This potentially expands beyond the context of what we currently view as betting material. Imagine live-betting on a presidential debate, for example.
“Free-to-play” (Zero Vig)
As new entrants enter the market, I expect that smaller players will be creative from a feature-standpoint in order to differentiate themselves from the pack (see: “Pointsbetting” from Pointsbet). The natural progression here is shift towards a low, and then zero vig market. If you recall from above, sportsbooks have traditionally offered “bet $110 to win $100”. They generate revenues from this spread. This may shift to “bet $100 to win $100” (for vanilla bets).
In this model, sportsbooks still generate revenues from exotic bets (i.e. parlays or futures) but the core product becomes “free-to-play”. This is analogous to the brokerage business in the United States -- commissions to trade stocks are zero, but brokers are able to monetize via options trading and selling data.
Sportsbooks could further monetize via advertising in-app, including the potential for licensing the ability to stream games directly through the application. In this scenario, sports betting apps have the potential to replicate the existing experience of linear sports television while adding betting functionality. This becomes the holy grail of what digital betting could become, and hopefully adds context to the seemingly elevated valuations in today’s public markets.
Finally, the long term opportunity of mobile sports betting is actually an entirely separate concept. While DraftKings and Fanduel were built on Daily Fantasy Sports, the endgame wasn’t DFS. The same is true for sports betting.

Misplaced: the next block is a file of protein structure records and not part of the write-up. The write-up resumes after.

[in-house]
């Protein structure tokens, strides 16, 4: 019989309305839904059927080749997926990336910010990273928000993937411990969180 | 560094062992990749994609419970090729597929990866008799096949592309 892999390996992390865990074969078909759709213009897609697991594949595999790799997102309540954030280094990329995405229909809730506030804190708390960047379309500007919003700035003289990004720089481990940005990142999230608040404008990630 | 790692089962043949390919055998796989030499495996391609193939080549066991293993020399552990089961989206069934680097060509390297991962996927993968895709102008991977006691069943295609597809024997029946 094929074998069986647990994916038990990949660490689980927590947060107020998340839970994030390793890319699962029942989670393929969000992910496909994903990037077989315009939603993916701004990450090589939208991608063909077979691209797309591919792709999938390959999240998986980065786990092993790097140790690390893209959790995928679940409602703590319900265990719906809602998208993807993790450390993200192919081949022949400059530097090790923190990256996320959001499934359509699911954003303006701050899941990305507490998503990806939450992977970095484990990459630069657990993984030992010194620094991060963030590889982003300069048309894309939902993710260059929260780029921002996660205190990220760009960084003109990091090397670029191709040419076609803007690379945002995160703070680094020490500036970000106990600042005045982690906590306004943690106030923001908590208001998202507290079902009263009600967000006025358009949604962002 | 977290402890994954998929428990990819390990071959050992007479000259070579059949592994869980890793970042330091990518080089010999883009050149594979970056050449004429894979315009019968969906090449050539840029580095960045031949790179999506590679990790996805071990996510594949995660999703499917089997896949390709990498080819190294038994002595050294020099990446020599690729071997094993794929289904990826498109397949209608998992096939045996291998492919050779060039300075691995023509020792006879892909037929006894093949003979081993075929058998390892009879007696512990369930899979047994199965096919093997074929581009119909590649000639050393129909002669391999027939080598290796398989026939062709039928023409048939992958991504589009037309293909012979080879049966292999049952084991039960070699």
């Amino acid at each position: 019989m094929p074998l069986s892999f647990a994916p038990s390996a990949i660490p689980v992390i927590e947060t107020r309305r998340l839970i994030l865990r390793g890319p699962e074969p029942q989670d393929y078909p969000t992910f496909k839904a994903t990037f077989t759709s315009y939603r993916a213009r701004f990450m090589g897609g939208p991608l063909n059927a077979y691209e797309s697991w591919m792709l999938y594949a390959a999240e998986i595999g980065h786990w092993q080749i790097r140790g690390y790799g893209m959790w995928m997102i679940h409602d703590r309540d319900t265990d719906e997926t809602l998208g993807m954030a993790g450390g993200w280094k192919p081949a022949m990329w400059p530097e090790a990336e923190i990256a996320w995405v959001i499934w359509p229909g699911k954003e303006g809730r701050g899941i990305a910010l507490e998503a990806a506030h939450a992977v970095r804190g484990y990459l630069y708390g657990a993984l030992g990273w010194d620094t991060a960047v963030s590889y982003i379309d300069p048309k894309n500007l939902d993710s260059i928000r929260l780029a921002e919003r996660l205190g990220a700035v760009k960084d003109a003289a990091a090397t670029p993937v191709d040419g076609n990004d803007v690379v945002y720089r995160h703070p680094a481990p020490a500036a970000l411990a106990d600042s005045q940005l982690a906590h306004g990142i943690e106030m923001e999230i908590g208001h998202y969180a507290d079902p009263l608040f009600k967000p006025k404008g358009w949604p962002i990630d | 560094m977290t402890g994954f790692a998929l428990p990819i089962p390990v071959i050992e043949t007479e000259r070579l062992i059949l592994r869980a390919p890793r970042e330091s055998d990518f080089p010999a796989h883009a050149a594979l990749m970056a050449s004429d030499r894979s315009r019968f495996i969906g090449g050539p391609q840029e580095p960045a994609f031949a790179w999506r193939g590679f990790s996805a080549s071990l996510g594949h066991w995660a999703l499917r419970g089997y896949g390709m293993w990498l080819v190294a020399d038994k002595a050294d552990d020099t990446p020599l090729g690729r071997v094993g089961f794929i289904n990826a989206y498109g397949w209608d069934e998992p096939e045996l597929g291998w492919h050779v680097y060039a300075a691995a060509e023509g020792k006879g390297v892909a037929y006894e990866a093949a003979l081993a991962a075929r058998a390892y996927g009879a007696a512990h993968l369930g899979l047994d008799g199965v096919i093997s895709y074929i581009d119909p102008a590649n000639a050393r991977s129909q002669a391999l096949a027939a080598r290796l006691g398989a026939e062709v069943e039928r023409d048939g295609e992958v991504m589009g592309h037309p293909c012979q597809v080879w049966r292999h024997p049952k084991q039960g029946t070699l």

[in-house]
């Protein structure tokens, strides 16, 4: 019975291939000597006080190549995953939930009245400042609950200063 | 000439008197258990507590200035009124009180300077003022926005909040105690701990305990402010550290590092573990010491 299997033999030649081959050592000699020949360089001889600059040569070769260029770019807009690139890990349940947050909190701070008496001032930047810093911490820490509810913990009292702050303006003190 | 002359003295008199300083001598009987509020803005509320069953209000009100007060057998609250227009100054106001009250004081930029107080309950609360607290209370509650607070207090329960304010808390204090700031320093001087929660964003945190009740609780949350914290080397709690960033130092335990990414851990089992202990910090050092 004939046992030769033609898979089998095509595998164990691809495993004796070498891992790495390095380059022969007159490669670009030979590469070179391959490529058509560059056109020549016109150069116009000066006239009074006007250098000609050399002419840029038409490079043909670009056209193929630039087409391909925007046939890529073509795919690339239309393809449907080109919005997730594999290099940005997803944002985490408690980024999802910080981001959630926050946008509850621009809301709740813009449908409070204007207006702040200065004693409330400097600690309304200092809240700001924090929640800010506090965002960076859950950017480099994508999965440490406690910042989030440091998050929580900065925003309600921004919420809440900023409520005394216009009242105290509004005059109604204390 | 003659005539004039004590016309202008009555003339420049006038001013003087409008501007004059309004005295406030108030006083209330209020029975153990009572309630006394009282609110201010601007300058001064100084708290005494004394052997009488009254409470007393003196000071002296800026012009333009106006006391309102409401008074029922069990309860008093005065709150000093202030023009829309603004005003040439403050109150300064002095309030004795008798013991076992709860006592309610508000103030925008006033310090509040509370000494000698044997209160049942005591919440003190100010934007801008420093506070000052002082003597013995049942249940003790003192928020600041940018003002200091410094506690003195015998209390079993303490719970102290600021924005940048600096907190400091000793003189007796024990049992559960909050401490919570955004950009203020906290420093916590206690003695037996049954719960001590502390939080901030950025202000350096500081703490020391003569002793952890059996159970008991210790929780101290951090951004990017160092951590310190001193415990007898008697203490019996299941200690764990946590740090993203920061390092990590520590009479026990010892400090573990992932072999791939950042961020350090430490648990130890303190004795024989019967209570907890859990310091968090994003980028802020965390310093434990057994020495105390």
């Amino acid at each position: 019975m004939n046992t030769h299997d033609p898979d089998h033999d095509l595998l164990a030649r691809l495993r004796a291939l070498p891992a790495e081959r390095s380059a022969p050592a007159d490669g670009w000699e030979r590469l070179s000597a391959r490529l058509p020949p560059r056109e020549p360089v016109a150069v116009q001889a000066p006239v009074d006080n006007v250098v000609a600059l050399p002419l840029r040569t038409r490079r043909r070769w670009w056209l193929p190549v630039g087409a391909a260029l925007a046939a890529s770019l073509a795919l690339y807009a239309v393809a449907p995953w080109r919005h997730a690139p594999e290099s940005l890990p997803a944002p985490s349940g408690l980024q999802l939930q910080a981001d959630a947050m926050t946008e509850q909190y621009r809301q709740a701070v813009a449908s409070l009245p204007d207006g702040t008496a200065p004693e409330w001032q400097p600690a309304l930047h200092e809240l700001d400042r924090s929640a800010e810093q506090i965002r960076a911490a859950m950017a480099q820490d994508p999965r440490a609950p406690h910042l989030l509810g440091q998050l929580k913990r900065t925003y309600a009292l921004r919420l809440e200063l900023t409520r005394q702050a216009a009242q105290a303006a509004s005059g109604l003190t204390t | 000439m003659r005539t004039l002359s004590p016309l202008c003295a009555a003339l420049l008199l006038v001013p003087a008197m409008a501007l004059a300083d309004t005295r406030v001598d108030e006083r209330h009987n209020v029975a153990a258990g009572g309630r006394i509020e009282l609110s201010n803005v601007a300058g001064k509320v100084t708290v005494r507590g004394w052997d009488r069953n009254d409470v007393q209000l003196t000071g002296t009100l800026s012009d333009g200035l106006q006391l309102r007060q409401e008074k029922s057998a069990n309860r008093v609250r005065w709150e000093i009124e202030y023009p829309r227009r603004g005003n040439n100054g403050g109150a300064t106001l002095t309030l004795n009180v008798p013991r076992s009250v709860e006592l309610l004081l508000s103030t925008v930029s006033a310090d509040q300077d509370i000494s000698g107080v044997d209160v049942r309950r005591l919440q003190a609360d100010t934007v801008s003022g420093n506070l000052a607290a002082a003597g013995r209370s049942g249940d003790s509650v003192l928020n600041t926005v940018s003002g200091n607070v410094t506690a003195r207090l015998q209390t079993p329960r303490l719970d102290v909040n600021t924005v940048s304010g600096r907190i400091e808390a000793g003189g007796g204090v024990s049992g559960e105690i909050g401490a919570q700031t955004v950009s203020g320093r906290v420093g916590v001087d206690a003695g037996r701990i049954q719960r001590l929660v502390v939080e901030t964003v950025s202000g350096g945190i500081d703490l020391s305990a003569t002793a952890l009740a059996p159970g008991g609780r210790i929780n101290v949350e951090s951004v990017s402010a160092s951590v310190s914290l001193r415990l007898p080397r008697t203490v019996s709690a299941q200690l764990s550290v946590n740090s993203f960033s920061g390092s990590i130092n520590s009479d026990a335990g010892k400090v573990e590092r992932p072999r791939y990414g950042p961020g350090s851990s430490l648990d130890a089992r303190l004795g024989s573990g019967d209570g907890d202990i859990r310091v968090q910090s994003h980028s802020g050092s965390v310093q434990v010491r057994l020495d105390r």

As regulations allow, the long term goal for online sportsbooks will be to convert customers into online casino, or “iGaming”, customers. This includes games-of-chance such as online slots, online blackjack, and online poker. These games are significantly more profitable for operators (higher margins), offer more predictable cash flows, and higher lifetime values per customer. At the moment, this market in the U.S. is nascent, however, in states where iGaming is legal, many of the biggest players in sports betting are starting to offer online casino games within their app.
In Sweden, Evolution Gaming has pioneered live real-money table games online, by streaming live dealers directly to customers.
This is all to highlight -- the future of regulated sports betting is exciting, and will likely shape the way we interact with sports for the coming generations. Just remember, the house always wins.
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In August, William Hill turned the box office at Capital One Arena, home of the Washington Wizards & Capitals, into a pop-up sportsbook.
The demand was strong — In September, the sportsbook did 3,800 daily bets for over $12.2M in total.
Yesterday, after seeing such high demand for the pop-up version, William Hill released renderings of a permanent location inside the arena — the first of its kind in the United States.